Access query parameters list

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Access query parameters list

Parameter queries in Access are a great way to choose what you wish to see as your query result each time you run the query. One of the downsides to parameters is not being able to easily create a drop-down list from which users may choose what they wish to see.

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However, there is a way to accomplish this, with a little additional work. First, you will want to create a table or a query that has a list of the values you want to use in the drop-down list. If the field you wish to use is already in a table i. In our case, we have a Company Name field in our Customers table, so we will create a query to extract that field.

On the Create tab, click Query Design in the Queries group. From the Show Table dialog box, add the table that has the field you wish to use as your lookup field. From the table field list, double-click the field you wish to use in your drop-down list to add the field to your query grid.

This will eliminate any duplicates. The next step is to create a new form. This will be the parameter form that will have the drop-down list. The goal of this form will be to have users choose a value from the drop-down list i. Company Name which will automatically run a query with the record results i.

On the Create tab, click Form Design in the Forms group. In the form design, go to the Controls group on the design ribbon and click off the Control Wizard. Create a title for your form by using the Label tool in the Controls group. Next, in the Controls group, click on the Combo Box control, and click under your form title. If you wish, you can type a label for the drop-down.

Open the Property task pane for the Unbound control right-click on the unbound control and choose Properties from the short-cut menu.

access query parameters list

Go to the All tab and give the control a name i. CompanyName, or cboCompany if you are using a naming standard. Click the Data property tab and click the drop-down for the Row Source. Choose the table or the query you created that has the list you will be using in your drop-down. You may also want to set the Limit to List to Yes.

On the Property task pane, choose Form from the top drop-down list at the top to adjust the form properties and turn this into a dialog box. Go to the All tab. Type a descriptive title for the Caption. Set Auto Center to Yes.Whenever you want a query to ask for input each time you run the query, you create what's called a parameter query in Access Don't worry if that doesn't make a bit of sense right now. We'll teach you exactly what a parameter query is and how you can create them.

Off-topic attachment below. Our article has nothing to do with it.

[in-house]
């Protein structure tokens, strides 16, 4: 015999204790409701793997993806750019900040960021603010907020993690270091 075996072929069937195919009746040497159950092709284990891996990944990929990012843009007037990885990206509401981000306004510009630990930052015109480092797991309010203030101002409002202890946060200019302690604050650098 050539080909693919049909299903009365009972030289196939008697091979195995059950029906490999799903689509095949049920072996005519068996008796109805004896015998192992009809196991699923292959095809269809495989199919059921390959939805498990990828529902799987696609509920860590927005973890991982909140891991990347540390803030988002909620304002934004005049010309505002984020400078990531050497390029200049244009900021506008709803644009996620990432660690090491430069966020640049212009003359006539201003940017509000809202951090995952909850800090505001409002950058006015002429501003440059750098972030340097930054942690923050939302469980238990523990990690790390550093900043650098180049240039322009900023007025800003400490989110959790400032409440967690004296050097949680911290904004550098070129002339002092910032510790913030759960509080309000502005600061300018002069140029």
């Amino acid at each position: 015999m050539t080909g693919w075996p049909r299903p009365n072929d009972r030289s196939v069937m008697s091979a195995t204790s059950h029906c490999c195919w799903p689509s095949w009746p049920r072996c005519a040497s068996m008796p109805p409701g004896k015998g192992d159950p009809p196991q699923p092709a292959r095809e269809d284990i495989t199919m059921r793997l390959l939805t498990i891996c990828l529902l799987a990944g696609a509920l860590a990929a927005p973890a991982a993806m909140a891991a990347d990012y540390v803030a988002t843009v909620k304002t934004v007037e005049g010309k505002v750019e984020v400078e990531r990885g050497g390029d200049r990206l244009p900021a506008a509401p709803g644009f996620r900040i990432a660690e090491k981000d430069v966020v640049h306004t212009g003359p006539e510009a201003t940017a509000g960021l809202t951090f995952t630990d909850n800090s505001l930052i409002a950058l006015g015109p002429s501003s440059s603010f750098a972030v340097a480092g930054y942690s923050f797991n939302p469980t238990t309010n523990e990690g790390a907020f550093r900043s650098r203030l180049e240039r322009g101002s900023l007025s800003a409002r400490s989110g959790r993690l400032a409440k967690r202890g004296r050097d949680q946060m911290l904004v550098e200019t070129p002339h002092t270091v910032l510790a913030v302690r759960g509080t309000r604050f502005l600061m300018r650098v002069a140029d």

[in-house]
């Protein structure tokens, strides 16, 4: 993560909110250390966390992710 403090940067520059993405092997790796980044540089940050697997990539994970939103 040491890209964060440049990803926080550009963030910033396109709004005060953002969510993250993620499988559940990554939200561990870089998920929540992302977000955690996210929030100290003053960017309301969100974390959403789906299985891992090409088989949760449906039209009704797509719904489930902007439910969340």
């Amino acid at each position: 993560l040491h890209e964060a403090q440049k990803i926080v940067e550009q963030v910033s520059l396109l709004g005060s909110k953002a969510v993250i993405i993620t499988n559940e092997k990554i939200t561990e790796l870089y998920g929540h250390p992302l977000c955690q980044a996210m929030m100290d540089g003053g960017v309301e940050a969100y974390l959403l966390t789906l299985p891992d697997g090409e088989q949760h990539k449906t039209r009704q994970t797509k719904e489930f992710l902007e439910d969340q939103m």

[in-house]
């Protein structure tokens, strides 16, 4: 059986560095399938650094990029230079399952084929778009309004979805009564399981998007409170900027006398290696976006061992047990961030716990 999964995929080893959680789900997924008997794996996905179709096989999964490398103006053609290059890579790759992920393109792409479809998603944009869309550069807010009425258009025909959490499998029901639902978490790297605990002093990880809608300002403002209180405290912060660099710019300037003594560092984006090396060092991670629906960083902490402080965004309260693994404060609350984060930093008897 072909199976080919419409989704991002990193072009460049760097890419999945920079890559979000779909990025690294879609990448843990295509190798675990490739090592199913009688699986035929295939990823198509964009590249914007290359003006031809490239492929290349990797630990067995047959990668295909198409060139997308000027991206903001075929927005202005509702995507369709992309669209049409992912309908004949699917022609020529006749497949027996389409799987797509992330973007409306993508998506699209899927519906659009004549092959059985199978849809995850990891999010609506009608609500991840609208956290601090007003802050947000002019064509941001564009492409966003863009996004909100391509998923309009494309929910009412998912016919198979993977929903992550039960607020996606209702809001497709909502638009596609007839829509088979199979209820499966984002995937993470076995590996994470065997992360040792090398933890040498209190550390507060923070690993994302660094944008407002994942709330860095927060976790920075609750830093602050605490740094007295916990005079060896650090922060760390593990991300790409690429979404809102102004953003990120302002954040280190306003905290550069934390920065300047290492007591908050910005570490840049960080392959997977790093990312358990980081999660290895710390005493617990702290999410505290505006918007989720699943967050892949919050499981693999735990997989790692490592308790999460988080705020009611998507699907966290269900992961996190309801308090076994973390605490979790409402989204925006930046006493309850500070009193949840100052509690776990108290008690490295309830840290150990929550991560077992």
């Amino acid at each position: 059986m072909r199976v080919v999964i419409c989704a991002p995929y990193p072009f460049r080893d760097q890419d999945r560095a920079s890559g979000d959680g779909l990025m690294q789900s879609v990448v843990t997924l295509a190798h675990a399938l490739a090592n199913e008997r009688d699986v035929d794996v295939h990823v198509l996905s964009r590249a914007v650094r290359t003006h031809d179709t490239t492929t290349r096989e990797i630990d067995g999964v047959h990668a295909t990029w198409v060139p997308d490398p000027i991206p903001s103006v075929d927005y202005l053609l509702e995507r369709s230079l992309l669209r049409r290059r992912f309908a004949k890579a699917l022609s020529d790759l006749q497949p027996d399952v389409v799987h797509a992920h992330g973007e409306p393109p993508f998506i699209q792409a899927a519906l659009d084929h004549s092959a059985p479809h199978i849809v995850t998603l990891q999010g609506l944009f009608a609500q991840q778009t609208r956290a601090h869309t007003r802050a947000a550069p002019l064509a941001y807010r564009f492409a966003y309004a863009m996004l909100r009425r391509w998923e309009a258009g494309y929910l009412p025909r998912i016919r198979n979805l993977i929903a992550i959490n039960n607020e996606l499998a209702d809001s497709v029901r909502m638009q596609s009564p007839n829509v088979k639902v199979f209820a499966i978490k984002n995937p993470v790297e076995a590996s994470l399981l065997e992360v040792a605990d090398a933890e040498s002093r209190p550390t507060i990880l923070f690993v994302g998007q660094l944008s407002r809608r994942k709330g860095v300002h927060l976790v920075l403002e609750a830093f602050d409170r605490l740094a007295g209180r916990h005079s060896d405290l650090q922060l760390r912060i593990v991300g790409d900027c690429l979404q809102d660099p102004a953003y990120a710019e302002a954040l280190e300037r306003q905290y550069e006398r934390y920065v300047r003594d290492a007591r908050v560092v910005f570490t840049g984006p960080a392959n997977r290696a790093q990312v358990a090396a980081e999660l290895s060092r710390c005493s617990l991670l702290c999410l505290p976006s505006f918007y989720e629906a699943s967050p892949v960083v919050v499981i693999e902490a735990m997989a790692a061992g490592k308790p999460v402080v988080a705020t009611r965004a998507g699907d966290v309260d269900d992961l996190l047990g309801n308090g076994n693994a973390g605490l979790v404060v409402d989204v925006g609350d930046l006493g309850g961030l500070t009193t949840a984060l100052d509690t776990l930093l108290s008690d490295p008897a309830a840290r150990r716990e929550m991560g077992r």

As you already know, you use criteria to narrow down the results you receive in a query. Criteria eliminates the expression "looking for a needle in a haystack. But let's say when running a query, you want to know using our book collection database as an example how many books you've recently added to your collection because you share this information with friends who might want to read them.

So, you want the query to show all the new books that you've added SINCE you last ran the query and sent out the list to your friends. To do this, you add criteria to a DateAdded field. This shows the date you purchased the book. The criteria tells Access that you want all books added after a certain date the date you last ran the query.

However, wouldn't it be a lot easier if Access prompted you to enter a date? The good news is that you can do this using a parameter query. The first thing you do is select the query for which you want to add a parameter to. You can see the one we've selected below.

MS Access - Parameter Queries

It contains the title of the book and the date it was purchased. This was the query we ran to see purchased books. You will need to add a Date Purchased field to the Books table, and enter some data. Now, switch the Design view. We can now add our criteria in brackets. The brackets indicate that Access should look for a field, or ask the user for a field if there is none. We enter that in the Date Purchased field. You can resize the columns by clicking and dragging on the edge of the column to make it wider, to see the full values.

Now, go back to Datasheet view to run the query. Access now prompts you for values for your parameter in a dialogue box, as shown below:.

Enter the Start Date for the query. Click OK. Enter an End Date. Access now shows us the results of our query:. When you enter parameters for your query, the prompts appear the way they do in Design view, from left to right.